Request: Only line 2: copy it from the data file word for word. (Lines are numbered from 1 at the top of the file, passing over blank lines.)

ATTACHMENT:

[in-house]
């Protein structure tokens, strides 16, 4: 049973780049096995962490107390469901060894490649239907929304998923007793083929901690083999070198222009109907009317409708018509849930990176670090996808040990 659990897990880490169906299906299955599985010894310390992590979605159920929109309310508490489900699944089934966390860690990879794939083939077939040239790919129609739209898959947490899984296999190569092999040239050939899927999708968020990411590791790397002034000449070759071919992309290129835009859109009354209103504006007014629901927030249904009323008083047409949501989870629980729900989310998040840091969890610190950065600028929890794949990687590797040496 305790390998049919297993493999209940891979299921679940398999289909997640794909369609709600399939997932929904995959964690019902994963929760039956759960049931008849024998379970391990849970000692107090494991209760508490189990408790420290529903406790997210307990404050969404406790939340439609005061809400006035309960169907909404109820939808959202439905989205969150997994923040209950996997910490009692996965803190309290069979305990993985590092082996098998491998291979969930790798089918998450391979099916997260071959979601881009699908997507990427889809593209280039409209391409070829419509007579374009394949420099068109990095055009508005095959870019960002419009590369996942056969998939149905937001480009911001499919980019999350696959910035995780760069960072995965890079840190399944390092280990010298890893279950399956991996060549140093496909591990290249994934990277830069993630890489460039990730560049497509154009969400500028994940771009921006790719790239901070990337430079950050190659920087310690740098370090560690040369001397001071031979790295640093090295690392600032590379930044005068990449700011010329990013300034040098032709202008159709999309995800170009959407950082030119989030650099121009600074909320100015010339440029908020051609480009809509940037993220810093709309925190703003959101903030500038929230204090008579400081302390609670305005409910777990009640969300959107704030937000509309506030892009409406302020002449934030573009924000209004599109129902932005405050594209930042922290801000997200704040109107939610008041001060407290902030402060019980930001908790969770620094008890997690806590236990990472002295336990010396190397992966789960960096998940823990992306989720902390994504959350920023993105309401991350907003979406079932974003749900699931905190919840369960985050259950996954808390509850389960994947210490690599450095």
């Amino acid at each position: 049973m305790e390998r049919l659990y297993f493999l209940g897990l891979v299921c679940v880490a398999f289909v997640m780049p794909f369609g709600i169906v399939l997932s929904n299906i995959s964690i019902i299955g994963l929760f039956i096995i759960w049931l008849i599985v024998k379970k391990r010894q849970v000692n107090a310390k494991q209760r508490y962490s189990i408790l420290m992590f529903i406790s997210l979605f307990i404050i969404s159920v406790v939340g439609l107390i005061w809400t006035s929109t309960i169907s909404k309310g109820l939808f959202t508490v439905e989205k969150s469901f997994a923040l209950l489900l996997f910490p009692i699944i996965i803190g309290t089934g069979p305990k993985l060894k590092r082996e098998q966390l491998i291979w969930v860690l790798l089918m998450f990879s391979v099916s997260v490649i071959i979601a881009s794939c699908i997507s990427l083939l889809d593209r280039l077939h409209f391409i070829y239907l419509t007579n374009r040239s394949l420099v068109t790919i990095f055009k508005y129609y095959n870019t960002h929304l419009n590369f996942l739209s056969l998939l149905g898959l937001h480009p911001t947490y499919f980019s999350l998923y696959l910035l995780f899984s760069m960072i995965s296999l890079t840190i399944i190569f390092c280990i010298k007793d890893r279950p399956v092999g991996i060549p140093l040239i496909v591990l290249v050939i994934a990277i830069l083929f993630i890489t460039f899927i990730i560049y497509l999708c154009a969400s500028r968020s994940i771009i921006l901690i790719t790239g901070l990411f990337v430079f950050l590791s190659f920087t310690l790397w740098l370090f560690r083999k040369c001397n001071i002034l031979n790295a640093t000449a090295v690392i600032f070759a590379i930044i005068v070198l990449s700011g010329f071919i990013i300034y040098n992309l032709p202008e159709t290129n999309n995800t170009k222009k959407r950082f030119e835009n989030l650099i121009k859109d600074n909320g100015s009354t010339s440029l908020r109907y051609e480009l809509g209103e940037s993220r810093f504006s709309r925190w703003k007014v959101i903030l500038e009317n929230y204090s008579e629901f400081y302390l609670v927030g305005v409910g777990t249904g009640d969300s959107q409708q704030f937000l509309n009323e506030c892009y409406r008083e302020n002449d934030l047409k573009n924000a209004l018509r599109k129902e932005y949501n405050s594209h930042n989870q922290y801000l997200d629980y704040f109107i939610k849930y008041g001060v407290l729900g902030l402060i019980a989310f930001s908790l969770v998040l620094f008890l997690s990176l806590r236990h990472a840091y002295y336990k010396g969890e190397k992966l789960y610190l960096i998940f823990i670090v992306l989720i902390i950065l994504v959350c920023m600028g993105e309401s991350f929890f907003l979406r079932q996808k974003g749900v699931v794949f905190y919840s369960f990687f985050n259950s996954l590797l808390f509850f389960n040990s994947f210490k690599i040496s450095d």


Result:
């Protein structure tokens, strides 16, 4: 049973780049096995962490107390469901060894490649239907929304998923007793083929901690083999070198222009109907009317409708018509849930990176670090996808040990 659990897990880490169906299906299955599985010894310390992590979605159920929109309310508490489900699944089934966390860690990879794939083939077939040239790919129609739209898959947490899984296999190569092999040239050939899927999708968020990411590791790397002034000449070759071919992309290129835009859109009354209103504006007014629901927030249904009323008083047409949501989870629980729900989310998040840091969890610190950065600028929890794949990687590797040496 305790390998049919297993493999209940891979299921679940398999289909997640794909369609709600399939997932929904995959964690019902994963929760039956759960049931008849024998379970391990849970000692107090494991209760508490189990408790420290529903406790997210307990404050969404406790939340439609005061809400006035309960169907909404109820939808959202439905989205969150997994923040209950996997910490009692996965803190309290069979305990993985590092082996098998491998291979969930790798089918998450391979099916997260071959979601881009699908997507990427889809593209280039409209391409070829419509007579374009394949420099068109990095055009508005095959870019960002419009590369996942056969998939149905937001480009911001499919980019999350696959910035995780760069960072995965890079840190399944390092280990010298890893279950399956991996060549140093496909591990290249994934990277830069993630890489460039990730560049497509154009969400500028994940771009921006790719790239901070990337430079950050190659920087310690740098370090560690040369001397001071031979790295640093090295690392600032590379930044005068990449700011010329990013300034040098032709202008159709999309995800170009959407950082030119989030650099121009600074909320100015010339440029908020051609480009809509940037993220810093709309925190703003959101903030500038929230204090008579400081302390609670305005409910777990009640969300959107704030937000509309506030892009409406302020002449934030573009924000209004599109129902932005405050594209930042922290801000997200704040109107939610008041001060407290902030402060019980930001908790969770620094008890997690806590236990990472002295336990010396190397992966789960960096998940823990992306989720902390994504959350920023993105309401991350907003979406079932974003749900699931905190919840369960985050259950996954808390509850389960994947210490690599450095």